At the start of 2015, the prospects for a successful outcome for the Ministerial Conference of the World Trade Organization (WTO) in Nairobi were dim. The pundits were forecasting failure. But WTO member countries proved them wrong and we succeeded.
We reversed the fortunes of the WTO and placed the organization it on a clear trajectory for success. There is more work to be done but in Nairobi we saw a sea change.
The Nairobi conference was neither ceremonial, nor was it convened to endorse a predetermined outcome. It was a negotiating conference, to which deadlocked and unresolved issues were forwarded.
As we started the negotiations, the prospects were daunting. Some observers publicly declared that the omens for resolving the main issues around the Doha Declaration on trade were not good. Some even urged WTO members to “confront the prospect of definitive failure”. But members were undeterred.
We saw a sea change in Nairobi – reinvigoration of the WTO.
Kenya’s President Uhuru Kenyatta provided leadership in his message to the membership by calling for a strengthened, relevant WTO, with a successful outcome solving global problems and contributing to recovery and growth in the global economy.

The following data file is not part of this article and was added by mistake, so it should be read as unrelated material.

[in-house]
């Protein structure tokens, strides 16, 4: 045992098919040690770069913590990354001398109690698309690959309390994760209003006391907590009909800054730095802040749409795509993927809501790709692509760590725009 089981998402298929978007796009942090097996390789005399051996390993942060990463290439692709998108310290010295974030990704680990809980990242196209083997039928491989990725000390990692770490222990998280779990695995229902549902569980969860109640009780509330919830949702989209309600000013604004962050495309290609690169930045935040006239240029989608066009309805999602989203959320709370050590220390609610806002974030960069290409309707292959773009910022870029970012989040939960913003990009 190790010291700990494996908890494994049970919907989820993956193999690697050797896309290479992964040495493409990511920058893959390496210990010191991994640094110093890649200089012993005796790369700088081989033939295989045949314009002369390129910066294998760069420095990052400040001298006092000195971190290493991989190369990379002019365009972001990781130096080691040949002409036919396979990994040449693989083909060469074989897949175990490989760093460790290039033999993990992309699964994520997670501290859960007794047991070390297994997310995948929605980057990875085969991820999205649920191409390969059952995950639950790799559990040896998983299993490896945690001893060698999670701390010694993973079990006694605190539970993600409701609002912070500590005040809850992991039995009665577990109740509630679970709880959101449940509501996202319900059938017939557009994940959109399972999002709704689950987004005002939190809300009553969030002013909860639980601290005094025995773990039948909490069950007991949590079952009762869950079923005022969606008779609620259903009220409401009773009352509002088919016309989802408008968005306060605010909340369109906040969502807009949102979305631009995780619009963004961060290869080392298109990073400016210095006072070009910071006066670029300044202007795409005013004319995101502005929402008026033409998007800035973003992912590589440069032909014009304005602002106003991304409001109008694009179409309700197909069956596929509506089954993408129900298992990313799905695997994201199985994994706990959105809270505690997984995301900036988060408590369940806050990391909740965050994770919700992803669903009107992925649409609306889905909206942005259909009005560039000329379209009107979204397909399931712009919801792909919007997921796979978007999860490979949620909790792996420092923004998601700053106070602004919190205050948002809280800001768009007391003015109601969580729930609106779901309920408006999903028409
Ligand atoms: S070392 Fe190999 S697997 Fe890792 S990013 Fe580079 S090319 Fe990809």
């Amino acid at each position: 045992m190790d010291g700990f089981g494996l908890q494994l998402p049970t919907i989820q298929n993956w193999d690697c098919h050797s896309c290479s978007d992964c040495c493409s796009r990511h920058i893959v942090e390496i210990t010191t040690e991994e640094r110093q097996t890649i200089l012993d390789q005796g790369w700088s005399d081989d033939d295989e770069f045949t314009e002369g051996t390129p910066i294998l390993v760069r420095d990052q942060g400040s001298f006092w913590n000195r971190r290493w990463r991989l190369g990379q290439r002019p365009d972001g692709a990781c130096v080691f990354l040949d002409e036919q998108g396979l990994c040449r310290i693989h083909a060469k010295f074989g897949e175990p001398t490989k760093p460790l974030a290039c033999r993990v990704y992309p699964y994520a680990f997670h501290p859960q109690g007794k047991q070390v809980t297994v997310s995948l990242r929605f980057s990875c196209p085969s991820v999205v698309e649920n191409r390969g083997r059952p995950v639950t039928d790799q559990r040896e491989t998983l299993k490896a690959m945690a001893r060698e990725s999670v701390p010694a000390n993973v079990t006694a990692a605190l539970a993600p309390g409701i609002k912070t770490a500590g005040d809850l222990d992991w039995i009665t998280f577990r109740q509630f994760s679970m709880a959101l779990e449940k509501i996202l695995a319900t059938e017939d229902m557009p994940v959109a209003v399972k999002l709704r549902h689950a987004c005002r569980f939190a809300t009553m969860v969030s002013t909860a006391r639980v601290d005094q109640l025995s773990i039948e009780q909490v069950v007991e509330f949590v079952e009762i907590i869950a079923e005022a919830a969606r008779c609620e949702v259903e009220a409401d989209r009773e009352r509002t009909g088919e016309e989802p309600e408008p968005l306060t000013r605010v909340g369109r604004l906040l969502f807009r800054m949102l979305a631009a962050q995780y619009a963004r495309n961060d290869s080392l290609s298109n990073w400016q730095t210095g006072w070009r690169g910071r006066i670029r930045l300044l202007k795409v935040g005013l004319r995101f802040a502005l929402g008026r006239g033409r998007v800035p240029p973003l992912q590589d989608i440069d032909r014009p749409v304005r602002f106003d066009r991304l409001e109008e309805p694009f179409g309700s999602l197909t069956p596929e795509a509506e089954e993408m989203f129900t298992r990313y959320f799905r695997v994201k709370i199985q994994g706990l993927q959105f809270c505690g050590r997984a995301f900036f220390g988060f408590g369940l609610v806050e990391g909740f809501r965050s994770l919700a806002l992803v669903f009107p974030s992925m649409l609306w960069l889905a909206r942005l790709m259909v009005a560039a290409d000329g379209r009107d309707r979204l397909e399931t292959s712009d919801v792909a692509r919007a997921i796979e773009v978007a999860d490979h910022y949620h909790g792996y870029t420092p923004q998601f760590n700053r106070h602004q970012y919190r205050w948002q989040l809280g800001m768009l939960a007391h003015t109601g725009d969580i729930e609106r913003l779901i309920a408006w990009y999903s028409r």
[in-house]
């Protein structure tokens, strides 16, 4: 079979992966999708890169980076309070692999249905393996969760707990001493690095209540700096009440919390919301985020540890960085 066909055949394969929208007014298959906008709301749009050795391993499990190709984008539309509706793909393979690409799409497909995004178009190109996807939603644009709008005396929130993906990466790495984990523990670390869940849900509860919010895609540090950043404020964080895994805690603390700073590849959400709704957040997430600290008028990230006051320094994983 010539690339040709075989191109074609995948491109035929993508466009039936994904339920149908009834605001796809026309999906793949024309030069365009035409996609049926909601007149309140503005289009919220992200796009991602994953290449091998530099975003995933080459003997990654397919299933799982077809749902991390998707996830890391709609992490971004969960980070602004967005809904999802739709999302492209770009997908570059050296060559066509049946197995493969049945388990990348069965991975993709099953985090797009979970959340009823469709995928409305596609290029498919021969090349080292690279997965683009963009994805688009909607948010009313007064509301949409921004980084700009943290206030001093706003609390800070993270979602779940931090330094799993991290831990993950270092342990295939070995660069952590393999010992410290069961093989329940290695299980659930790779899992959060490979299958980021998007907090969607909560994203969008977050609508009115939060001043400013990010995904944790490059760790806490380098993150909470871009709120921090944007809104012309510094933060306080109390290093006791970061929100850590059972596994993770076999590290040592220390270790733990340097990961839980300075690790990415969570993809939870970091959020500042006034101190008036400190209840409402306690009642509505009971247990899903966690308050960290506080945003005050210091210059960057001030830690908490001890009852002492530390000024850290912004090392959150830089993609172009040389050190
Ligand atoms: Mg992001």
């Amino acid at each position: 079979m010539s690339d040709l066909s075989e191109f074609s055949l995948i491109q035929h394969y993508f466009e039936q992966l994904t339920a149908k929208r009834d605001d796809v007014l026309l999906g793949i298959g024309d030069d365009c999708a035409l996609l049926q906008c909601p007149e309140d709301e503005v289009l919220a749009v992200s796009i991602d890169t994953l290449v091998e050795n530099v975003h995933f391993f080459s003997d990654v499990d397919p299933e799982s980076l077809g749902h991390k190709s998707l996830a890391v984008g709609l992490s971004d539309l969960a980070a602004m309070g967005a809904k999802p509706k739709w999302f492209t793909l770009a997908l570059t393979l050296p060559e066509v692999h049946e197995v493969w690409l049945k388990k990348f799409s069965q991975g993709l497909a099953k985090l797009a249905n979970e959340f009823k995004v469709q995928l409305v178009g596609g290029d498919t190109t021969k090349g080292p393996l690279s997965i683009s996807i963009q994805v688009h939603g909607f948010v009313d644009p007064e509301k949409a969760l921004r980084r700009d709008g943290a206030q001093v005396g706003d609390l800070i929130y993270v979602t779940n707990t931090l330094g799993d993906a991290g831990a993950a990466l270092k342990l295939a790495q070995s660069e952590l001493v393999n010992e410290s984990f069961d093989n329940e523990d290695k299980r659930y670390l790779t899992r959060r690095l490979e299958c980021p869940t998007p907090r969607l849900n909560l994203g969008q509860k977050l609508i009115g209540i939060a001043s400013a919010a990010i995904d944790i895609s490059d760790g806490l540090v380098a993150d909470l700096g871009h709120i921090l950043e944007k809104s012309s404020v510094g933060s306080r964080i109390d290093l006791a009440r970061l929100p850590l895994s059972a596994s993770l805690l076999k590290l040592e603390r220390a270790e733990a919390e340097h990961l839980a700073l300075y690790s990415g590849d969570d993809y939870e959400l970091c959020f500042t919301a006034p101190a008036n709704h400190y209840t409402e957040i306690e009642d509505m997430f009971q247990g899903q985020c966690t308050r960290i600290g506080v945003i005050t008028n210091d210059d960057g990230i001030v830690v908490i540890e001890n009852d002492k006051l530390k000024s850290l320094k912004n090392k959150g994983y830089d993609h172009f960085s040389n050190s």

As the first African to chair a WTO Ministerial Conference, I felt like the metaphorical Atlas,carrying the weight of not only the world, but the responsibility of how the talks would impact Africa, other parts of the developing world and the global economy.
During the countdown to the meeting, I experienced foreboding and sleepless nights as well as hope and determination to ensure a roaring African success. Advised on the probability there would be no successful outcome, several ministers from other nations, friends of Kenya, suggested we might have to issue a “chairperson’s statement”, which in WTO parlance is a positive way of accepting failure. Their objective was to ensure that Kenya would not carry alone the cross of another failed WTO ministerial conference.
But Kenya was clear from the beginning that Nairobi would be successful and that I would not issue such a statement. I was dead set against writing an epitaph. It had to be all or nothing. It had also become increasingly clear that Nairobi provided the unique opportunity needed for the renewal and reinvigoration of the WTO, an organization that we all passionately believe in.
Failure was not an option – neither for Kenya nor for the entire African Union, and President Kenyatta was clear on this. The stalemates and inertia of the past had to be broken, the jinx of no or minimum outcomes had to be banished, and it had be executed in Africa, the so-called weakest link in the rules-based based multilateral trading system.